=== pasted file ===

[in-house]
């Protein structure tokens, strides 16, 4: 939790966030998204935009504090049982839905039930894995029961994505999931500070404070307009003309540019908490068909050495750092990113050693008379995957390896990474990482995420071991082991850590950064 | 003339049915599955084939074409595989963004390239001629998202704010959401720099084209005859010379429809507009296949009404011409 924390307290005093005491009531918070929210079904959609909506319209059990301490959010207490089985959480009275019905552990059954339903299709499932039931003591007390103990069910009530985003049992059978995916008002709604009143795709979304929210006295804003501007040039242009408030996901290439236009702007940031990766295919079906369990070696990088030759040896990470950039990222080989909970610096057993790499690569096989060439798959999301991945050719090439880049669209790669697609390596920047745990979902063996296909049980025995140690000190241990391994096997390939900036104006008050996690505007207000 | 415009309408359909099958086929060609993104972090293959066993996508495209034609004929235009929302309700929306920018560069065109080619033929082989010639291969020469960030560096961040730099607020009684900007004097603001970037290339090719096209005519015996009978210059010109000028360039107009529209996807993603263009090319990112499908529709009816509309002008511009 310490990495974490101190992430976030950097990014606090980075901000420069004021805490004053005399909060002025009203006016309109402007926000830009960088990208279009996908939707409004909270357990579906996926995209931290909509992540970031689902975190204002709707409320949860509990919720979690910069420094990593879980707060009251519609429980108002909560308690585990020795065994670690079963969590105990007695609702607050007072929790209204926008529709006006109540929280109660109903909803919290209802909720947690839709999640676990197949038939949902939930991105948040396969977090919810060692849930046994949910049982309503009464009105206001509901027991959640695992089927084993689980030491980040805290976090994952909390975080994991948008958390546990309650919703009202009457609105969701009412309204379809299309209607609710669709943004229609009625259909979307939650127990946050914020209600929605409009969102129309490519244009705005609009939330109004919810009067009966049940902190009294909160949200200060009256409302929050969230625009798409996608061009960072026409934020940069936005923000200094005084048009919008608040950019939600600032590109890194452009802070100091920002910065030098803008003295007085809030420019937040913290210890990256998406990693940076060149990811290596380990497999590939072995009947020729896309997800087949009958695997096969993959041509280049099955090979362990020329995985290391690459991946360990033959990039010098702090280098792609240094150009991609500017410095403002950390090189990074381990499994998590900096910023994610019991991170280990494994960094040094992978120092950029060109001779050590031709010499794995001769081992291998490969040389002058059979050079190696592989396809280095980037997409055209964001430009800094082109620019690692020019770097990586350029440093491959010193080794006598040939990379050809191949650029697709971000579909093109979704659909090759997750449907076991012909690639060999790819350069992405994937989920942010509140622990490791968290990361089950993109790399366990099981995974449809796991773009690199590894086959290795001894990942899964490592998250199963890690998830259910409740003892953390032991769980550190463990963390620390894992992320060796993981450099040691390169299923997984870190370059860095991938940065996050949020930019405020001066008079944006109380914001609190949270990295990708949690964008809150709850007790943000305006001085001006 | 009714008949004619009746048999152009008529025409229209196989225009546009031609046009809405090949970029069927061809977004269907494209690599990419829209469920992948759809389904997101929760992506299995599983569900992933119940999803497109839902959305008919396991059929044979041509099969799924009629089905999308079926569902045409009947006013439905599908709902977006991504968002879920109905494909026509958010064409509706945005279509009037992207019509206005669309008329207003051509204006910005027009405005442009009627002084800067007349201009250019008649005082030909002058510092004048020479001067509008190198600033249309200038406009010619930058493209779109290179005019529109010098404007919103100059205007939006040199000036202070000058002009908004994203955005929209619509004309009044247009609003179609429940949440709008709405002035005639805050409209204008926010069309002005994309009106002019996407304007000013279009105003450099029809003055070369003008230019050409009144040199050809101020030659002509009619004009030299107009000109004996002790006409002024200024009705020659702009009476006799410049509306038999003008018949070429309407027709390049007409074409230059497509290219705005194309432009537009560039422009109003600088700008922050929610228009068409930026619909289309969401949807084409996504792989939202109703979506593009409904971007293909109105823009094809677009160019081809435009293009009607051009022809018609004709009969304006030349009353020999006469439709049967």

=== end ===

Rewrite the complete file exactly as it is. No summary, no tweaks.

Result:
[in-house]
């Protein structure tokens, strides 16, 4: 939790966030998204935009504090049982839905039930894995029961994505999931500070404070307009003309540019908490068909050495750092990113050693008379995957390896990474990482995420071991082991850590950064 | 003339049915599955084939074409595989963004390239001629998202704010959401720099084209005859010379429809507009296949009404011409 924390307290005093005491009531918070929210079904959609909506319209059990301490959010207490089985959480009275019905552990059954339903299709499932039931003591007390103990069910009530985003049992059978995916008002709604009143795709979304929210006295804003501007040039242009408030996901290439236009702007940031990766295919079906369990070696990088030759040896990470950039990222080989909970610096057993790499690569096989060439798959999301991945050719090439880049669209790669697609390596920047745990979902063996296909049980025995140690000190241990391994096997390939900036104006008050996690505007207000 | 415009309408359909099958086929060609993104972090293959066993996508495209034609004929235009929302309700929306920018560069065109080619033929082989010639291969020469960030560096961040730099607020009684900007004097603001970037290339090719096209005519015996009978210059010109000028360039107009529209996807993603263009090319990112499908529709009816509309002008511009 310490990495974490101190992430976030950097990014606090980075901000420069004021805490004053005399909060002025009203006016309109402007926000830009960088990208279009996908939707409004909270357990579906996926995209931290909509992540970031689902975190204002709707409320949860509990919720979690910069420094990593879980707060009251519609429980108002909560308690585990020795065994670690079963969590105990007695609702607050007072929790209204926008529709006006109540929280109660109903909803919290209802909720947690839709999640676990197949038939949902939930991105948040396969977090919810060692849930046994949910049982309503009464009105206001509901027991959640695992089927084993689980030491980040805290976090994952909390975080994991948008958390546990309650919703009202009457609105969701009412309204379809299309209607609710669709943004229609009625259909979307939650127990946050914020209600929605409009969102129309490519244009705005609009939330109004919810009067009966049940902190009294909160949200200060009256409302929050969230625009798409996608061009960072026409934020940069936005923000200094005084048009919008608040950019939600600032590109890194452009802070100091920002910065030098803008003295007085809030420019937040913290210890990256998406990693940076060149990811290596380990497999590939072995009947020729896309997800087949009958695997096969993959041509280049099955090979362990020329995985290391690459991946360990033959990039010098702090280098792609240094150009991609500017410095403002950390090189990074381990499994998590900096910023994610019991991170280990494994960094040094992978120092950029060109001779050590031709010499794995001769081992291998490969040389002058059979050079190696592989396809280095980037997409055209964001430009800094082109620019690692020019770097990586350029440093491959010193080794006598040939990379050809191949650029697709971000579909093109979704659909090759997750449907076991012909690639060999790819350069992405994937989920942010509140622990490791968290990361089950993109790399366990099981995974449809796991773009690199590894086959290795001894990942899964490592998250199963890690998830259910409740003892953390032991769980550190463990963390620390894992992320060796993981450099040691390169299923997984870190370059860095991938940065996050949020930019405020001066008079944006109380914001609190949270990295990708949690964008809150709850007790943000305006001085001006 | 009714008949004619009746048999152009008529025409229209196989225009546009031609046009809405090949970029069927061809977004269907494209690599990419829209469920992948759809389904997101929760992506299995599983569900992933119940999803497109839902959305008919396991059929044979041509099969799924009629089905999308079926569902045409009947006013439905599908709902977006991504968002879920109905494909026509958010064409509706945005279509009037992207019509206005669309008329207003051509204006910005027009405005442009009627002084800067007349201009250019008649005082030909002058510092004048020479001067509008190198600033249309200038406009010619930058493209779109290179005019529109010098404007919103100059205007939006040199000036202070000058002009908004994203955005929209619509004309009044247009609003179609429940949440709008709405002035005639805050409209204008926010069309002005994309009106002019996407304007000013279009105003450099029809003055070369003008230019050409009144040199050809101020030659002509009619004009030299107009000109004996002790006409002024200024009705020659702009009476006799410049509306038999003008018949070429309407027709390049007409074409230059497509290219705005194309432009537009560039422009109003600088700008922050929610228009068409930026619909289309969401949807084409996504792989939202109703979506593009409904971007293909109105823009094809677009160019081809435009293009009607051009022809018609004709009969304006030349009353020999006469439709049967």